Two Serious Ladies is a small online magazine to promote writing and art by women.

The magazine was created in 2012 by Lauren Spohrer, who regrets how slowly she responds to submissions.

It’s named for the 1943 short novel by Jane Bowles. The novel contains the line:

“I wanted to be a religious leader when I was young and now I just reside in my house and try not to be too unhappy.” 


"Salty Dog and Uncle Sam"by Ann DeWitt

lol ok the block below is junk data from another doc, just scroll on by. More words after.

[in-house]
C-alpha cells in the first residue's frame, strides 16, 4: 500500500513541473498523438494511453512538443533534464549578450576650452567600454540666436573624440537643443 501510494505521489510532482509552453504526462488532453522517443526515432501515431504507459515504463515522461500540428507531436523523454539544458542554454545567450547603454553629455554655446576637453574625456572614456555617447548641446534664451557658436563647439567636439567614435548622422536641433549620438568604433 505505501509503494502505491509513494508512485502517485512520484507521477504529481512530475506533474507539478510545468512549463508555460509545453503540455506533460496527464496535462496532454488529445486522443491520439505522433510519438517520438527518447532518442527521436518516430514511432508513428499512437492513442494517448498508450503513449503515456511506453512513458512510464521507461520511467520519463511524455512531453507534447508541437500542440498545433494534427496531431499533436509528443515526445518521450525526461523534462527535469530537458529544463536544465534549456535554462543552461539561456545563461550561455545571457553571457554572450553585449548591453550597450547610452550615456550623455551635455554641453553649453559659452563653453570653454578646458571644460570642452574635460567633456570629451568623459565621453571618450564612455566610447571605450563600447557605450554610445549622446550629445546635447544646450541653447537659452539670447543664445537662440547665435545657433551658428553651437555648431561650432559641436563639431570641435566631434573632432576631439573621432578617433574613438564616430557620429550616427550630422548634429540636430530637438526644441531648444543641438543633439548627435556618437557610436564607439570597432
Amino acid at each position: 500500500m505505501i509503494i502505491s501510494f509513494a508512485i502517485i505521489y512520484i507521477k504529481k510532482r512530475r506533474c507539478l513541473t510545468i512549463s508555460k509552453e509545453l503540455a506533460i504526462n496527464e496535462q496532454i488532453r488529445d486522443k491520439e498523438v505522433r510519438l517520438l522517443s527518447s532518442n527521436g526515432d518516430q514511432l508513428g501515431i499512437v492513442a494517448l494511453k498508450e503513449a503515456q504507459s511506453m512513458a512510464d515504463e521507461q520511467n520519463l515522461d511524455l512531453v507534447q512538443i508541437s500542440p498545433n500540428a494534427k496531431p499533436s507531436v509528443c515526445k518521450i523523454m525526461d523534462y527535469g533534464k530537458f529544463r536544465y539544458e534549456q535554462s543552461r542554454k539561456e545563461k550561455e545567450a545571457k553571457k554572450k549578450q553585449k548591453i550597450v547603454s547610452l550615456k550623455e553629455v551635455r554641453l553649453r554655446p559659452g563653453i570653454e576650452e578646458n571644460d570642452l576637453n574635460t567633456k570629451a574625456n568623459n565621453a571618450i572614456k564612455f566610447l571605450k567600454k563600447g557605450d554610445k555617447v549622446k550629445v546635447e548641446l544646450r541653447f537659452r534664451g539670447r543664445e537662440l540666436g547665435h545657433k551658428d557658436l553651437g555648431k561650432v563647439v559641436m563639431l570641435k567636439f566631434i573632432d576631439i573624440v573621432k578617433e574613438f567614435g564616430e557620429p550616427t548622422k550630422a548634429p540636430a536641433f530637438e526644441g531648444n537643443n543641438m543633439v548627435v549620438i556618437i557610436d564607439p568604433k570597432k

New York. 1981. The cops are on the horn again.  They say there are reports of a child running up and down FDR Drive.  The news has just come in over the radio.  The child is standing in the middle of the highway, pointing at the large green signs overhead yelling out the exits to the drivers of oncoming cars.  Over the phone, the head cop asks me suspiciously, “Does your child own a pair of red boots?” as if to say that is the only way I might recognize her. I remember that dream now as I look across the street.  It is winter.  Cat is wearing her red galoshes, standing in a graying snow drift, pointing up at the pharmacy window and reading the local circular pasted in the glass. Justin holds her arm out, moving her pointed finger slowly from left to right, helping her to sound out the words. This is Cat’s new favorite hobby.  In the fall, our walks were longer.  We often toured the various neighborhoods of the city reading the signs in the storefront windows.  Whenever Cat saw a particularly long word, she stopped and pointed her finger at it.  ”That’s my friend in this crowd,” she said. Now that it’s winter, most mornings we’ve been forced to take our reading indoors.  The want ads in the Sunday paper.  The words are fairly short – needed, seeking, for hire – the sort of thing she can sound out and whose definitions she can understand.  I let her circle the keepers with my blue pen. I don’t remember learning to read.  As I watch Cat, pointing up at the flyer in the window on the dirty street corner I am proud of her restless searching in the cold.  On her last report card the words Staunch and Independent appeared in plain, green ink.  During our conference, the teacher elaborated softly, placing her hand on my knee.  “Duck out of water,” she said.  I was sitting across from her then in a small orange chair that made my knees ride up to my stomach. It is New Years today.  This is why we have gone walking.  Justin is here.  He has spent the first day of the New Year with Cat and I ever since her first winter. Every year just the same – he rings the bell.  Cat answers the door   He stomps his feet on the mat before coming into the house.  Cat laughs.  “The East Side smells like eggs,” he says.  The three of us go to the diner. Justin takes Cat on the weekends when I go to Connecticut to visit Stuart. Nowadays Justin’s more her pal than mine.  He says babysitters are like clocks for sinning on somebody else’s time with.   “She needs me,” he says.  Each Sunday Cat comes back with some piece of him, one of the bangles that his old lover, Ted, brought him back from Tibet, a new swear. “What else?”  I say. “Oh,” she says, “We danced in the kitchen.”